Shadow DOM: Styles (Cont.)
In yesterday’s post we covered the basics of working with styles in Shadow DOM. But we’ve only just scratched the surface! Today we’ll continue from where we left off and explore how to work with distributed nodes and how to poke holes in our components so the outside world can reach in and customize ‘em.
Before we get started I wanted to thank Eric Bidelman for his amazing article on styling the Shadow DOM. Most of this article is my interpretation of his post. Definitely go read everything on HTML5 Rocks that pertains to Web Components when you get a chance.
In order to try the examples I suggest you use Chrome Canary v31 or greater.
Also make sure you’ve enabled the following in Chrome’s
√ Experimental Web Platform features
I believe Shadow DOM is supported in Chrome without experimental flags but we may touch on other Web Component technologies that require them. Better to just turn them on now I think :)
I’ve created a sketchbook for this post and future Web Components related stuff. You can grab the sketchbook on GitHub. For each of the examples that I cover I’ll link to the sketch so you can quickly try things out.
Sketch 9: styling-distributed-nodes
From reading various blog posts I learned that when working with the shadow DOM you should make sure to keep your content separate from your presentation. In other words, if you have a button that’s going to display some text, that text should come from the page and not be buried in a shadow DOM template. Contents which come from the page and are added to the shadow DOM using the
<content> tag are know as distributed nodes.
Initially I struggled to understand how it was possible to style these distributed nodes. I kept writing my CSS like this:
Thinking that if
button came from the shadow host I should be able to just style it once it was inside my
<content> tag. But that’s not quite how things work. Instead, distributed nodes need to be styled with the
::content pseudo selector. This actually makes sense because we might want buttons inside of our shadow template to be styled differently from buttons which appear inside of our
Let’s look at an exmaple:
Here we’re pulling in the
button from our
.widget shadow host and tossing it into our
<content> tag. Using the
::content pseudo selector, we target the
button as a child with
> and set our fancy pants styles.
In previous versions of Chrome the syntax for styling distributed nodes looked like this:
But this style is being deprecated. As of today (August 29, 2013)
::content is the proper syntax.
Sketch 10: styling-parts
Up to this point we’ve celebrated the encapsulation benefits of the shadow DOM but sometimes you want to poke a few holes in the shadow boundary so the user can style your component.
Let’s say you’re creating a sign in form. Inside of your template you’ve defined the text size for the inputs but you’d like the user to be able to change this so it fits better with her site. Using the
::part pseudo selector and
part attribute we can expose any fields we want, thereby giving the user total freedom to override our defaults if they so choose.
There are three important bits of syntax I want to point out in this example.
The first is how we specify that an element is going to be a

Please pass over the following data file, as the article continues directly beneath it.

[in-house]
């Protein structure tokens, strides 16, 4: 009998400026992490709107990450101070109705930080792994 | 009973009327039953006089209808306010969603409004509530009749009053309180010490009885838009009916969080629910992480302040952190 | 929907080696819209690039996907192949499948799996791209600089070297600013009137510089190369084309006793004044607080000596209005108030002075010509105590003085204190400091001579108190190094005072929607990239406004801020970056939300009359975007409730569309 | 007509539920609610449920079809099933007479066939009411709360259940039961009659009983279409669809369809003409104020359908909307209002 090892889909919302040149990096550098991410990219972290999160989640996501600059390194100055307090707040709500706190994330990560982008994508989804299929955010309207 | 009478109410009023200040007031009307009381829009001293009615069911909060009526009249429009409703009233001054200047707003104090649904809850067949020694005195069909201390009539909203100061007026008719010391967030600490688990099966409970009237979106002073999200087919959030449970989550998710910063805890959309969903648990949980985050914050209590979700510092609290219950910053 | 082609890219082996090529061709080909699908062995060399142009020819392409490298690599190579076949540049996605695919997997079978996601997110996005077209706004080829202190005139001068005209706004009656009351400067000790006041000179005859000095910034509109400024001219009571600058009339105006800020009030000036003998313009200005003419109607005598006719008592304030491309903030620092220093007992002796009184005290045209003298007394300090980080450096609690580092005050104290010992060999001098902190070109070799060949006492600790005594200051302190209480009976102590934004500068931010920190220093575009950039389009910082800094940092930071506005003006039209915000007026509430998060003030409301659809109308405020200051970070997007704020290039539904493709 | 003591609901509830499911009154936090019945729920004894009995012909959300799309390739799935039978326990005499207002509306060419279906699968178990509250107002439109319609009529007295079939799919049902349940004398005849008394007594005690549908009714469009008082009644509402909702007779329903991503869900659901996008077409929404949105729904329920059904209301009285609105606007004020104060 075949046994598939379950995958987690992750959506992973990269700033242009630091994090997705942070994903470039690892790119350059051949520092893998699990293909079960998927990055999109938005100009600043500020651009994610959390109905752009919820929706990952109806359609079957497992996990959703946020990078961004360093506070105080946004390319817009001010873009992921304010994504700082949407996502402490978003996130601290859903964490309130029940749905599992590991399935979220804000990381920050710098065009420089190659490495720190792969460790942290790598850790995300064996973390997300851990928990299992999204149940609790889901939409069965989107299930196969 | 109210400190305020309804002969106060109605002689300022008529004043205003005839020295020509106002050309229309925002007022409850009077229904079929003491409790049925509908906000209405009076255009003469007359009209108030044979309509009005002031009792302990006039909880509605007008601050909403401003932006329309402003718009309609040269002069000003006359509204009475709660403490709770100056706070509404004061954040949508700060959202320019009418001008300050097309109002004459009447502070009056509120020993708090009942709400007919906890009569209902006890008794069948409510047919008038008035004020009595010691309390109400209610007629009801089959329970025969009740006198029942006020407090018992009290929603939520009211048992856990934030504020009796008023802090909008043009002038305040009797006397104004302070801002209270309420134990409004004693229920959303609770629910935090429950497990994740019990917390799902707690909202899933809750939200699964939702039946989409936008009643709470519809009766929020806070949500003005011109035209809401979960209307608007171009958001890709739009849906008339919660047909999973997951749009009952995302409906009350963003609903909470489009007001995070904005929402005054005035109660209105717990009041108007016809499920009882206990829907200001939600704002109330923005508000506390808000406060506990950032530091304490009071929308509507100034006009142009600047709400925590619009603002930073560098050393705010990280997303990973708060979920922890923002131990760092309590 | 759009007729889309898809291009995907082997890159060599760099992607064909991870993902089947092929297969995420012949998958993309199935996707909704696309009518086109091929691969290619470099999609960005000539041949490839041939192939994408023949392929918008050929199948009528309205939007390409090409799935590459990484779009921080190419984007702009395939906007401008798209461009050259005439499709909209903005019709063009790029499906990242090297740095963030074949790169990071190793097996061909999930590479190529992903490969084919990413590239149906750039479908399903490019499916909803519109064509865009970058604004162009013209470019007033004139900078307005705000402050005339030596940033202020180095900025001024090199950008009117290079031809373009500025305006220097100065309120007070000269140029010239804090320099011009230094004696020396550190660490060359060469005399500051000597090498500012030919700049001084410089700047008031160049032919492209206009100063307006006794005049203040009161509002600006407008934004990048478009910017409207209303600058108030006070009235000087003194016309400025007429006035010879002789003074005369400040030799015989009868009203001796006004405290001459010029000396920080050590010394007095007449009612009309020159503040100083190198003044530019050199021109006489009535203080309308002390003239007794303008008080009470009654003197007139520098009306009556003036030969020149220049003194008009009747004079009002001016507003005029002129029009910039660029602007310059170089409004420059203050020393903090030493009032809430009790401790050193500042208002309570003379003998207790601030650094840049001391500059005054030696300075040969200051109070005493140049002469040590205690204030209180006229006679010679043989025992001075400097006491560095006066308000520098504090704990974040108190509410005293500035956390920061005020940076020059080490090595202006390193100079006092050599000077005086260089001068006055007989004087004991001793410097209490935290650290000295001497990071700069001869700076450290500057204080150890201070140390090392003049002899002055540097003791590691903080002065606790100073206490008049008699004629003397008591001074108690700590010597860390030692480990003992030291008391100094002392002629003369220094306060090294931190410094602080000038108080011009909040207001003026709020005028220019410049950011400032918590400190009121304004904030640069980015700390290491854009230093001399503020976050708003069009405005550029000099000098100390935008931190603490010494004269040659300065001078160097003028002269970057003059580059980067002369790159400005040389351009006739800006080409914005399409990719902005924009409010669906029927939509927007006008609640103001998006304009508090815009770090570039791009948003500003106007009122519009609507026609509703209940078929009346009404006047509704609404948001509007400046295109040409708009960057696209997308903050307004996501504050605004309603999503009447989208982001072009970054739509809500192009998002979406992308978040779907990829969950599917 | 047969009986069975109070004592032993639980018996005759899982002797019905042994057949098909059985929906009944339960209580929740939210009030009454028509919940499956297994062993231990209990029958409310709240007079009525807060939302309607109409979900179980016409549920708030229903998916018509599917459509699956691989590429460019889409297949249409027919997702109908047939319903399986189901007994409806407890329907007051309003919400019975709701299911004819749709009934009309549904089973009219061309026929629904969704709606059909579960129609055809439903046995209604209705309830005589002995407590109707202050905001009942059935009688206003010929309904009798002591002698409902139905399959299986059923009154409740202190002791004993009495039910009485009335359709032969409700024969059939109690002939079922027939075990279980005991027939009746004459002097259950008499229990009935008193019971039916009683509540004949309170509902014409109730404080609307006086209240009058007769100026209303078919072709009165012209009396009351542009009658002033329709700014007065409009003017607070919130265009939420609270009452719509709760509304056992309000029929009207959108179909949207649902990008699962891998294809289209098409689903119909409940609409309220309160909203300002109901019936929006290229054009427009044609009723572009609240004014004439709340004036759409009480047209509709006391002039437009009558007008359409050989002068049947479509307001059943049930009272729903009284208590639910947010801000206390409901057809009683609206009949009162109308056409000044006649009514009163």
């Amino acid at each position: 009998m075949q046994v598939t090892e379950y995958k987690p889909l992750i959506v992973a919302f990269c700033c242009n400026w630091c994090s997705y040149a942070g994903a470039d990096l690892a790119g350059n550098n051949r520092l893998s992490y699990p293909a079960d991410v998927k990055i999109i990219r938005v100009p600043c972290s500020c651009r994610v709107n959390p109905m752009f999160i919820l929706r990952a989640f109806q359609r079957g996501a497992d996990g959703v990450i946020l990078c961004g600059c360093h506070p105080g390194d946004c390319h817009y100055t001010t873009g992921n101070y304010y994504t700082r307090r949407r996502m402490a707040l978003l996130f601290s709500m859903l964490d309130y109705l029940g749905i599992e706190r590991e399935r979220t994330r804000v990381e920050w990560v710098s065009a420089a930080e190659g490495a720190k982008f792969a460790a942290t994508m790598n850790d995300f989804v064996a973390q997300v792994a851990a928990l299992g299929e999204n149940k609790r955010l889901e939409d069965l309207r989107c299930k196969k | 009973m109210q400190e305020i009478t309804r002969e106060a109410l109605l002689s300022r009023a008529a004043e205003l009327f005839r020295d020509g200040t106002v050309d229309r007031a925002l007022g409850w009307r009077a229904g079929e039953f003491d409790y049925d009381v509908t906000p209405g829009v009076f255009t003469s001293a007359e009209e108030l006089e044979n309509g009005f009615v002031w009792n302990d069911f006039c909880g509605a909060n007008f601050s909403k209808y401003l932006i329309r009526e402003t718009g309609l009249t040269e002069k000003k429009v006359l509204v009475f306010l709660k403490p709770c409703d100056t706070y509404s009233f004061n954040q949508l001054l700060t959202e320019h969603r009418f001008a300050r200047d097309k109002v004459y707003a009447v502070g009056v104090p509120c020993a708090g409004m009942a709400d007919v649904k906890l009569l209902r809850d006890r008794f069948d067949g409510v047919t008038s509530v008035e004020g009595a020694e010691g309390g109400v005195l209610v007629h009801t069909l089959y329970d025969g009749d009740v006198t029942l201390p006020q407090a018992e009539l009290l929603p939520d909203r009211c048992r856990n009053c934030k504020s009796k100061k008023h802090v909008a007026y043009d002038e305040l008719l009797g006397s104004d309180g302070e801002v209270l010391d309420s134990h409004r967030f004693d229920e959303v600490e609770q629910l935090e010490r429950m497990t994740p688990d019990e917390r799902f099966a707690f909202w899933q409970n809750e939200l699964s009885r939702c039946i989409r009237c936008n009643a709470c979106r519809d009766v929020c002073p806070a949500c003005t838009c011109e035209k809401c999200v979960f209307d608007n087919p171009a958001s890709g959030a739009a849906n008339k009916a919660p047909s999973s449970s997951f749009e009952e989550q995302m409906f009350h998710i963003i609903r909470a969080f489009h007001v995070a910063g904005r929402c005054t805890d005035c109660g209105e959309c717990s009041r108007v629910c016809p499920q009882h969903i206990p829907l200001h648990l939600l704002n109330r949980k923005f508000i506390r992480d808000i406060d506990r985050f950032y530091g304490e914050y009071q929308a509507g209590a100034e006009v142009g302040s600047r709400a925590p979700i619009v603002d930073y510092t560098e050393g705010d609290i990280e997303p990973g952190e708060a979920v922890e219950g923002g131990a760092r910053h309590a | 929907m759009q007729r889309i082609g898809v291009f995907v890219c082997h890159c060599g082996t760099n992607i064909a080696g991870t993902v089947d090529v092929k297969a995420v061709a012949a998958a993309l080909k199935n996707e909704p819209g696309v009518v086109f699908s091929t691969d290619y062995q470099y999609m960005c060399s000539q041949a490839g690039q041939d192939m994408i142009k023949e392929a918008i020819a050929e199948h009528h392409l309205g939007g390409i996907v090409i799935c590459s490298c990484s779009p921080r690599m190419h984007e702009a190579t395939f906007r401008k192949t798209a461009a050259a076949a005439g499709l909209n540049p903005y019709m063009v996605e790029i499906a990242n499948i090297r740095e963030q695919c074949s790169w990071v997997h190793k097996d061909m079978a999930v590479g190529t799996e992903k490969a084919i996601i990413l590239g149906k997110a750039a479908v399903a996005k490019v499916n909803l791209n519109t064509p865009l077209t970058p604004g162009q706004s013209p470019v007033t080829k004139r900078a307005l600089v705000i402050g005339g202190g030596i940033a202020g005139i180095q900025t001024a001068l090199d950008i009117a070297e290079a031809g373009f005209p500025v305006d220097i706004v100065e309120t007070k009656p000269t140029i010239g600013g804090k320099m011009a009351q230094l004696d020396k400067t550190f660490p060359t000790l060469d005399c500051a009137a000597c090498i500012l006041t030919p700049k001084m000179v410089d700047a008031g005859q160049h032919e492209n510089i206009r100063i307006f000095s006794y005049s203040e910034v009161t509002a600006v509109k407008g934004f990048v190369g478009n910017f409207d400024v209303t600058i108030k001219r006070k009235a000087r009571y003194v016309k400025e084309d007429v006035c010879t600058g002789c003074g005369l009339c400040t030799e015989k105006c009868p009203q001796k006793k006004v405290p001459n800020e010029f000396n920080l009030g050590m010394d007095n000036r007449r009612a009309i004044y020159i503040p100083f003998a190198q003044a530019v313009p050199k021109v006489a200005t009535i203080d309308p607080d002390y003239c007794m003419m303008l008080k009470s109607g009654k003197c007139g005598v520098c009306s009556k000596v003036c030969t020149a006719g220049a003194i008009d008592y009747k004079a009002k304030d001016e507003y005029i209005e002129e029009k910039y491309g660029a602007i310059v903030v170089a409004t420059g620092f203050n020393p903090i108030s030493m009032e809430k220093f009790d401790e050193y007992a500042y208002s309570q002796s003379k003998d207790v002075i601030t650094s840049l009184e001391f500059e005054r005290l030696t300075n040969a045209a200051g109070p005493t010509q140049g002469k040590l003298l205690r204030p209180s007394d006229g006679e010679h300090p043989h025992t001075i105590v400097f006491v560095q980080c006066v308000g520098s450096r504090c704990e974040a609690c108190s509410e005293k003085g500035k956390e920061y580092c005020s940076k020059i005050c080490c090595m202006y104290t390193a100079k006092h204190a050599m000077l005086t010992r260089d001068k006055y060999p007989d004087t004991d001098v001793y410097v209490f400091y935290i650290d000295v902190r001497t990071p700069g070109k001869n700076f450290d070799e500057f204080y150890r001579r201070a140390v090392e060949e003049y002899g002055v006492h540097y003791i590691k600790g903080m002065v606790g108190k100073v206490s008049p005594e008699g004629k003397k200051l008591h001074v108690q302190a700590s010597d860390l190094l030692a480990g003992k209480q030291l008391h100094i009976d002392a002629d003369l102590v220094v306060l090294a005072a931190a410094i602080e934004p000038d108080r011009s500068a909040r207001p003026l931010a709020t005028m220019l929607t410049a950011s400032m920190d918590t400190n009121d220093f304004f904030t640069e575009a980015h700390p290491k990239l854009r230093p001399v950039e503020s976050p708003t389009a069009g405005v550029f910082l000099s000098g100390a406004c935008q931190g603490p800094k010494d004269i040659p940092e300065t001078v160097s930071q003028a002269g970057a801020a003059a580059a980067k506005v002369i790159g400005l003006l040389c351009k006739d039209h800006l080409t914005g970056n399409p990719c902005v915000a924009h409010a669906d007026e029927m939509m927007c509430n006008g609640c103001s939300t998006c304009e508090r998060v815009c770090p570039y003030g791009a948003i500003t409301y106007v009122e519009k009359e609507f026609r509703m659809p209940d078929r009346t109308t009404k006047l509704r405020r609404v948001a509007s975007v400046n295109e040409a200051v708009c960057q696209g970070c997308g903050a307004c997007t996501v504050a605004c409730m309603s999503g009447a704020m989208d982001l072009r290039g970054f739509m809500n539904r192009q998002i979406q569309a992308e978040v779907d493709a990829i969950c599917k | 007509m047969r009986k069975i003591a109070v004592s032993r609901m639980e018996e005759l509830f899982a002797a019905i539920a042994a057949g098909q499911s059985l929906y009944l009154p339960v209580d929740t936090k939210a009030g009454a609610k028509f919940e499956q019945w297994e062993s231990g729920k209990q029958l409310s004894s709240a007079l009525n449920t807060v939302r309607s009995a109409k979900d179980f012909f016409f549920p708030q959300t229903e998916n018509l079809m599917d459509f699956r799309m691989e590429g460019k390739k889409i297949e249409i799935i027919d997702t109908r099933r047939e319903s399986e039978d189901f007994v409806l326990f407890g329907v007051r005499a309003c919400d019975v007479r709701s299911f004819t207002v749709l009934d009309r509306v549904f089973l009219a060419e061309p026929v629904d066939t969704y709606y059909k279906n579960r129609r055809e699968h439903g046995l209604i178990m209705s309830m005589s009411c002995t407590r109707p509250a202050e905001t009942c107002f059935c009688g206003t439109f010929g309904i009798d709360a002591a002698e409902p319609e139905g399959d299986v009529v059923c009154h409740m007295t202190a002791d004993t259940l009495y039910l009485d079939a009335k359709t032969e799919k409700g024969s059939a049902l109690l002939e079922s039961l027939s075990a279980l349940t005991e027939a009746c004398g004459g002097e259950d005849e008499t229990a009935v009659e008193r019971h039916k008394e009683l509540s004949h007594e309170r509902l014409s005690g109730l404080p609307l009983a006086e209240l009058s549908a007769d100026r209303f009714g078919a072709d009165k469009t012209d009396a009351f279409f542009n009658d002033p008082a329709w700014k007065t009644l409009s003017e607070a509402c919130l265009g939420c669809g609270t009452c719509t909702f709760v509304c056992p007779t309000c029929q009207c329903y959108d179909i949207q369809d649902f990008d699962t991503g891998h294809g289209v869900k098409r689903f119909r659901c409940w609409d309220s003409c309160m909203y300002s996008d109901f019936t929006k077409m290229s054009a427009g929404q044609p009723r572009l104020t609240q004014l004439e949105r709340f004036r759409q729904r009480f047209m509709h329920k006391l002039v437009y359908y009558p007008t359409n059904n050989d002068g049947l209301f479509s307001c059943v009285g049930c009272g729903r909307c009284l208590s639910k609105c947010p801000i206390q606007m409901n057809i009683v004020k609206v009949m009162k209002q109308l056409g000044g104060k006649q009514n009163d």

part. We do this through the use of the
Next we specify a default style for this
part using an attribute selector inside of our template.
Finally, we reach into the shadow DOM with the
::part pseudo selector to override the style defaults.
In previous versions of Chrome the
part attribute was known as
pseudo attribute would need to be prefixed with an
x- and selecting the
pseudo attribute looked like this:
This syntax is now deprecated and you should use
Sketch 11: styling-with-variables
Working with all of these hard coded styles is making my inner nerd sad. If you’ve been spoiled by LESS or SCSS, like I have, then you’ll quickly be longing for variables to hold all of your configurable values. Thankfully CSS3 variables are supported by the shadow DOM so let’s look at how we can tidy things up a bit.
We’ll use our previous example but this time we’ll work a little variable magic on it:
We should wind up with the exact same output but things are a bit cleaner now.
Personally I’m not a fan of the CSS3 variable syntax but if you want to go preprocessor free I think it’s your best bet.
Inheriting and Resetting Styles
Sketch 12: inheriting-and-resetting-styles
Applying Author Styles
If your component contains text or other inheritable properties you may want it to match the page that’s hosting it. This is where
applyAuthorStyles comes in to play. By setting
true you’re telling the document that it’s ok for the user’s CSS to bleed through and affect your component. This is great for things like typography where you want your component to use the same font families and header sizes as the parent document.
If we take a look at the CSS we can see that the user has directly styled all
p’s. Also everything on the page should inherit a
font-family of Helvetica. By using
applyAuthorStyles we’ve allowed the direct styles and the inherited
font-family to bleed through.
In some cases we may wish to only allow the direct styles while resetting anything that would be inherited. Using the example above that would mean excluding the
font-family of Helvetica which is inherited from the
body style. To reset style inheritance we use the aptly named
Now our component reverts to the default
font-family of Times New Roman while still allowing direct author styles on
p. Eric Bidelman’s great post on Shadow DOM 201 has a handy cheat sheet so you can sort out when you want to use
applyAuthorStyles and when you want to use